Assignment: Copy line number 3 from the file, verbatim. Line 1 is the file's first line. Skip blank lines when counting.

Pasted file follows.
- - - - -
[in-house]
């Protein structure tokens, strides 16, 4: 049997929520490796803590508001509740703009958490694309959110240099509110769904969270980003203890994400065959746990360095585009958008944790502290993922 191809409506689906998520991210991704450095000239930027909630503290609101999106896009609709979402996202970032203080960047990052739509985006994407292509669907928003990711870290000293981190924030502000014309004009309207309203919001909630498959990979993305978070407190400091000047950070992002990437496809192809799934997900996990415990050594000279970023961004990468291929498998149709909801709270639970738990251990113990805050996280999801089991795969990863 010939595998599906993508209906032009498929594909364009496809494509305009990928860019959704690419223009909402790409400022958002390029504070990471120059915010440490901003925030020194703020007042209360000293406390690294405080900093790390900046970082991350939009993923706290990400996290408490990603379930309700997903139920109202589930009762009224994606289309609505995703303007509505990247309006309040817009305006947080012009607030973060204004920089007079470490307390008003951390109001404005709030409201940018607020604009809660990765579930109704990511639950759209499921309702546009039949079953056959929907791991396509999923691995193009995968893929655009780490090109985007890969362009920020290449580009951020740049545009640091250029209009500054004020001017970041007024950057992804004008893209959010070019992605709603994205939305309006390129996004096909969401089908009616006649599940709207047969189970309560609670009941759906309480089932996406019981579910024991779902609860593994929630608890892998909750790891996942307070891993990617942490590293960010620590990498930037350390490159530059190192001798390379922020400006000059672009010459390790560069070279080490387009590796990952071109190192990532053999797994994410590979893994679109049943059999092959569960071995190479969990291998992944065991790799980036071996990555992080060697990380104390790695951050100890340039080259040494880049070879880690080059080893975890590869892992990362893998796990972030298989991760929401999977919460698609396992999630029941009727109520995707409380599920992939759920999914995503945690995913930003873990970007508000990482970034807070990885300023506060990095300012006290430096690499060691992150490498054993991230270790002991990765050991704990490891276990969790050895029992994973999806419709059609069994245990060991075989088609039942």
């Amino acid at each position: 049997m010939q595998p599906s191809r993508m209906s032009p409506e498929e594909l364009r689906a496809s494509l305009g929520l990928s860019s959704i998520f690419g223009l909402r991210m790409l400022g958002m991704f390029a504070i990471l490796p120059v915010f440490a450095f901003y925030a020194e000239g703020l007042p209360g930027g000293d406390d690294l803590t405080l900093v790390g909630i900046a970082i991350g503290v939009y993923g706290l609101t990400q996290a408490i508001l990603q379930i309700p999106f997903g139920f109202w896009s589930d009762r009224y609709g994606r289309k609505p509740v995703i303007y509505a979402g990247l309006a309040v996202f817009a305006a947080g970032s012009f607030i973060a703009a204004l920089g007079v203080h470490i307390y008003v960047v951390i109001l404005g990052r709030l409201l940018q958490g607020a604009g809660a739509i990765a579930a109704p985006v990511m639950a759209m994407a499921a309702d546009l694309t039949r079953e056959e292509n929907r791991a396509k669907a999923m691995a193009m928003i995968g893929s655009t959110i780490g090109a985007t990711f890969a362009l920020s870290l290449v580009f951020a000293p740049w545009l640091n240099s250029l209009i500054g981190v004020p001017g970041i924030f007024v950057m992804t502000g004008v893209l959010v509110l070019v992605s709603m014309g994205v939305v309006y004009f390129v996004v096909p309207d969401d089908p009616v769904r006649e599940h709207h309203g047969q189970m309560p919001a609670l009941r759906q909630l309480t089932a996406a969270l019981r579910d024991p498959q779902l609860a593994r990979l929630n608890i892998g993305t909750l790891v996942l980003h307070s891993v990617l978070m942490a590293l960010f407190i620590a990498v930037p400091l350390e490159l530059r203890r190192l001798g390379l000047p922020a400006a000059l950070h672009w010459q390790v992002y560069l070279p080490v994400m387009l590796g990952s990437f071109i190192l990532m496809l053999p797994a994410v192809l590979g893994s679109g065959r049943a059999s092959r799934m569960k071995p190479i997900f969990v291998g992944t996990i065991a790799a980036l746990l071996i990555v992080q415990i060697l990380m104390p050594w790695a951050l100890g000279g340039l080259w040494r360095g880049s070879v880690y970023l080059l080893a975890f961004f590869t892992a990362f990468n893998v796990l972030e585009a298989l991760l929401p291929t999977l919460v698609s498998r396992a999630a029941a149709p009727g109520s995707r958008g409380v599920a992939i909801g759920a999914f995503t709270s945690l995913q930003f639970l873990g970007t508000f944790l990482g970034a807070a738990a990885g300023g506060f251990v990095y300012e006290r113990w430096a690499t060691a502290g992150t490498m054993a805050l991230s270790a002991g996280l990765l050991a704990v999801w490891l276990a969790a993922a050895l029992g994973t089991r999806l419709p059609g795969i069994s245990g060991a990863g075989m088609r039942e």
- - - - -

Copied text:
């Amino acid at each position: 049997m010939q595998p599906s191809r993508m209906s032009p409506e498929e594909l364009r689906a496809s494509l305009g929520l990928s860019s959704i998520f690419g223009l909402r991210m790409l400022g958002m991704f390029a504070i990471l490796p120059v915010f440490a450095f901003y925030a020194e000239g703020l007042p209360g930027g000293d406390d690294l803590t405080l900093v790390g909630i900046a970082i991350g503290v939009y993923g706290l609101t990400q996290a408490i508001l990603q379930i309700p999106f997903g139920f109202w896009s589930d009762r009224y609709g994606r289309k609505p509740v995703i303007y509505a979402g990247l309006a309040v996202f817009a305006a947080g970032s012009f607030i973060a703009a204004l920089g007079v203080h470490i307390y008003v960047v951390i109001l404005g990052r709030l409201l940018q958490g607020a604009g809660a739509i990765a579930a109704p985006v990511m639950a759209m994407a499921a309702d546009l694309t039949r079953e056959e292509n929907r791991a396509k669907a999923m691995a193009m928003i995968g893929s655009t959110i780490g090109a985007t990711f890969a362009l920020s870290l290449v580009f951020a000293p740049w545009l640091n240099s250029l209009i500054g981190v004020p001017g970041i924030f007024v950057m992804t502000g004008v893209l959010v509110l070019v992605s709603m014309g994205v939305v309006y004009f390129v996004v096909p309207d969401d089908p009616v769904r006649e599940h709207h309203g047969q189970m309560p919001a609670l009941r759906q909630l309480t089932a996406a969270l019981r579910d024991p498959q779902l609860a593994r990979l929630n608890i892998g993305t909750l790891v996942l980003h307070s891993v990617l978070m942490a590293l960010f407190i620590a990498v930037p400091l350390e490159l530059r203890r190192l001798g390379l000047p922020a400006a000059l950070h672009w010459q390790v992002y560069l070279p080490v994400m387009l590796g990952s990437f071109i190192l990532m496809l053999p797994a994410v192809l590979g893994s679109g065959r049943a059999s092959r799934m569960k071995p190479i997900f969990v291998g992944t996990i065991a790799a980036l746990l071996i990555v992080q415990i060697l990380m104390p050594w790695a951050l100890g000279g340039l080259w040494r360095g880049s070879v880690y970023l080059l080893a975890f961004f590869t892992a990362f990468n893998v796990l972030e585009a298989l991760l929401p291929t999977l919460v698609s498998r396992a999630a029941a149709p009727g109520s995707r958008g409380v599920a992939i909801g759920a999914f995503t709270s945690l995913q930003f639970l873990g970007t508000f944790l990482g970034a807070a738990a990885g300023g506060f251990v990095y300012e006290r113990w430096a690499t060691a502290g992150t490498m054993a805050l991230s270790a002991g996280l990765l050991a704990v999801w490891l276990a969790a993922a050895l029992g994973t089991r999806l419709p059609g795969i069994s245990g060991a990863g075989m088609r039942e």